More people are driving cars in New York City than ever before, based on toll data from the MTA and Port Authority — a remarkable feat as the city prepares to implement congestion pricing in the hopes of dissuading motorists from getting behind the wheel in favor of mass transit.
Over 335 million vehicles were recorded crossing the MTA’s nine bridges and tunnels in 2023, which include the Whitestone, Throgs Neck, Cross-Bay, and Verrazzano-Narrows Bridges and the Brooklyn-Battery and Queens-Midtown Tunnels, among others. That’s a 1.3% increase over the previous record in 2019, when 330.7 million crossings were made, and the most ever seen in 87 years of data collection.
In 1937 — the first year that the MTA Bridges & Tunnels’ predecessor, the Triborough Bridge & Tunnel Authority, was in operation — the bridges saw only 18.5 million crossings. Back then, the TBTA had only three bridges in its portfolio: the Triborough Bridge, the Henry Hudson Bridge, and the Marine Parkway Bridge.
The Port Authority, meanwhile, has this year seen the highest number of vehicle crossings on its six spans — including the George Washington Bridge, Holland and Lincoln Tunnels, and the Bayonne and Goethals Bridges and Outerbridge Crossing connecting Staten Island and New Jersey — since at least 2011. Through October, the latest month that data is available, the Port Authority had recorded just over 102 million crossings.
In its 2024 budget proposal, the Port Authority projected its bridges and tunnels would see 122 million crossings next year.
New York City’s Department of Transportation could not immediately provide numbers for its bridges throughout the city, which include major spans like the Brooklyn, Manhattan, Williamsburg, and Queensboro Bridges and hundreds of short crossings all over the five boroughs. Unlike the MTA and Port Authority, the DOT does not collect tolls.
However, DOT did record that the number of vehicles registered in the city grew more than 10% between 2010 and 2021, according to the agency’s Streets Plan update earlier this year. The numbers for 2022 will be published in early 2024.
Motor vehicle traffic has generally been on an upward trajectory since the start of data collection, though volume has dipped at various points coinciding with World War II, the 1970s oil embargo, and the Great Recession, according to the MTA. The last major dip was at the height of the COVID-19 pandemic in 2020, when millions of New Yorkers were told to stay home and stop the spread of the coronavirus.
Car traffic in the city has fully rebounded to pre-COVID levels, as has passenger volume at the tri-state area’s airports. That’s despite the fact that mass transit ridership continues to lag well behind pre-COVID numbers, as more and more New Yorkers choose to work from home.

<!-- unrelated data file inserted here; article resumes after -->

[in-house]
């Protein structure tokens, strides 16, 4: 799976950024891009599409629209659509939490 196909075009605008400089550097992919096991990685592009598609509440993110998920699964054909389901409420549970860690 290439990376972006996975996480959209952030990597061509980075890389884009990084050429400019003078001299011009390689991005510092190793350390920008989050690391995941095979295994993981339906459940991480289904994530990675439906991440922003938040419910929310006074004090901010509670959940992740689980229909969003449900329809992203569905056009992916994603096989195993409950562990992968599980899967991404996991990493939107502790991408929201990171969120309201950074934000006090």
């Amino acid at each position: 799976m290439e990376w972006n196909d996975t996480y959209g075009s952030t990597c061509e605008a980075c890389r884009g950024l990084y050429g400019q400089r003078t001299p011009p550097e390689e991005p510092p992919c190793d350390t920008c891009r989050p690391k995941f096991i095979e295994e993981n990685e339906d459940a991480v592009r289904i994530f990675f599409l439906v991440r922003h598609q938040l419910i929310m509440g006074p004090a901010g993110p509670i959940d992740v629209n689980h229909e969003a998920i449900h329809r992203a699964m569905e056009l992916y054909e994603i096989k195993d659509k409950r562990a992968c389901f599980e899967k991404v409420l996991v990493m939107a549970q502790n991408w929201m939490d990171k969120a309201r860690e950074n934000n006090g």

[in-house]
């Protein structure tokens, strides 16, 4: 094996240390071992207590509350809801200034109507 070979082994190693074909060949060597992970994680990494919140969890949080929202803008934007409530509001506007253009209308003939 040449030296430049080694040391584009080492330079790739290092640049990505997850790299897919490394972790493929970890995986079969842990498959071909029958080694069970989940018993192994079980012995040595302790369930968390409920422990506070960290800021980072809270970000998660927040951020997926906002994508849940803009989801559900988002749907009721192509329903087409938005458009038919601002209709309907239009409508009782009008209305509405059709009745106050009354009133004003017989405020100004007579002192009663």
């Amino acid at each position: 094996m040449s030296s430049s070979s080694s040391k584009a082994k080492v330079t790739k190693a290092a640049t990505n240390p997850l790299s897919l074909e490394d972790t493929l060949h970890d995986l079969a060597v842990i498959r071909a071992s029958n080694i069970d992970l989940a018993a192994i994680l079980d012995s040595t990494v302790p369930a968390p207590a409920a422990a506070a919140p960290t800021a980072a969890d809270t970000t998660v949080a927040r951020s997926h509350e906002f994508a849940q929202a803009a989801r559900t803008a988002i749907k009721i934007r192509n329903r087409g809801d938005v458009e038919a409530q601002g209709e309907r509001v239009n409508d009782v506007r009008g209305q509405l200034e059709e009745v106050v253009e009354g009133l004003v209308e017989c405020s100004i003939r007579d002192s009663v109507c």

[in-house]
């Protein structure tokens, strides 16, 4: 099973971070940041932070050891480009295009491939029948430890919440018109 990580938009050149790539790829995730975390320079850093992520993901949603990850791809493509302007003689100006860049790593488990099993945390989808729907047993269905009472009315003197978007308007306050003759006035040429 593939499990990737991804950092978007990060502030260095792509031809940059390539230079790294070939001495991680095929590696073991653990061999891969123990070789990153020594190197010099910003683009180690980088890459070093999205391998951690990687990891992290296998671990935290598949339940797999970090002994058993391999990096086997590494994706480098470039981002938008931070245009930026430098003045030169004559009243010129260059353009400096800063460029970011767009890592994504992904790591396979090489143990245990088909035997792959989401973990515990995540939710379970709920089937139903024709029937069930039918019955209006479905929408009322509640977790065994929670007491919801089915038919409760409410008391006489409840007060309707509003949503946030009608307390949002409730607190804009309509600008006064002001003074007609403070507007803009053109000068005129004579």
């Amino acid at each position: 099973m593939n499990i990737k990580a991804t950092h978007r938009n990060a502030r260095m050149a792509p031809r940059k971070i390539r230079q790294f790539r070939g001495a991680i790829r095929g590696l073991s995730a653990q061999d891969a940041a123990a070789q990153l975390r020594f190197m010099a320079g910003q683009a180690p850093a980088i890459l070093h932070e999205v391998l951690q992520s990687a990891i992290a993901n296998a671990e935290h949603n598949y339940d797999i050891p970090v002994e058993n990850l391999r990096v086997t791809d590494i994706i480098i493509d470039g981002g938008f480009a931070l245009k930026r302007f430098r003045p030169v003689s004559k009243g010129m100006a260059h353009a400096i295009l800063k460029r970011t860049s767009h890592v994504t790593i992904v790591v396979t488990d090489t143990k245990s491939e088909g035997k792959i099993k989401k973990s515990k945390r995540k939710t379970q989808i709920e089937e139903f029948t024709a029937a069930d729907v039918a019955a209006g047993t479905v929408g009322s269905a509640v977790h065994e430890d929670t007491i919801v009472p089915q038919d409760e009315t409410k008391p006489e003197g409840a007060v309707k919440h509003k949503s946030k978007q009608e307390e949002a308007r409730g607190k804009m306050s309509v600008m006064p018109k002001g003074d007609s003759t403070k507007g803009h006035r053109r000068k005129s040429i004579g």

Subway ridership has hovered at about 60-80% of pre-COVID numbers, which posed a severe fiscal crisis for the MTA as it prepares to wean off COVID-era federal budget support.
While the fiscal crisis was resolved for the next few years in the most recent state budget, transit ridership continues to lag, even when counting the many people who ride transit without paying the fare.
The record number of bridge and tunnel crossings in recent years is also likely an undercount, as the city has seen an explosion in “ghost cars” driving around with phony or obstructed plates, or even no plates at all.
Since most tolls are now collected via automated cameras, drivers with fake plates can skirt through without paying, while also avoiding camera-issued tickets for speeding, running red lights, and parking in bus lanes.
Impact of congestion pricing
Record traffic comes as the MTA prepares to implement congestion pricing, which will levy a toll for motorists entering Manhattan’s central business district south of 60th Street. The MTA has formally proposed that most motorists pay $15, with higher fees for trucks and discounts overnight, and hopes to implement it by spring of 2024.
The congestion pricing plan, passed by the state Legislature in 2019, aims to reduce Manhattan’s punishing gridlock, which slows down emergency vehicles and city buses, and incentivize those who would otherwise drive to take mass transit.
“By cutting traffic while funding public transit upgrades, congestion pricing could not come in a better year than 2024,” said Danny Pearlstein, spokesperson for the transit advocacy group Riders Alliance. “The irony is that drivers are more eager than ever to pay tolls to beat traffic, while politicians fall all over themselves to oppose congestion pricing.”
The revenue would fund the MTA’s capital plan, including replacing ancient subway signals, making the transit system accessible for people with disabilities and resilient to climate change, and keeping the century-old subway in a state of good repair.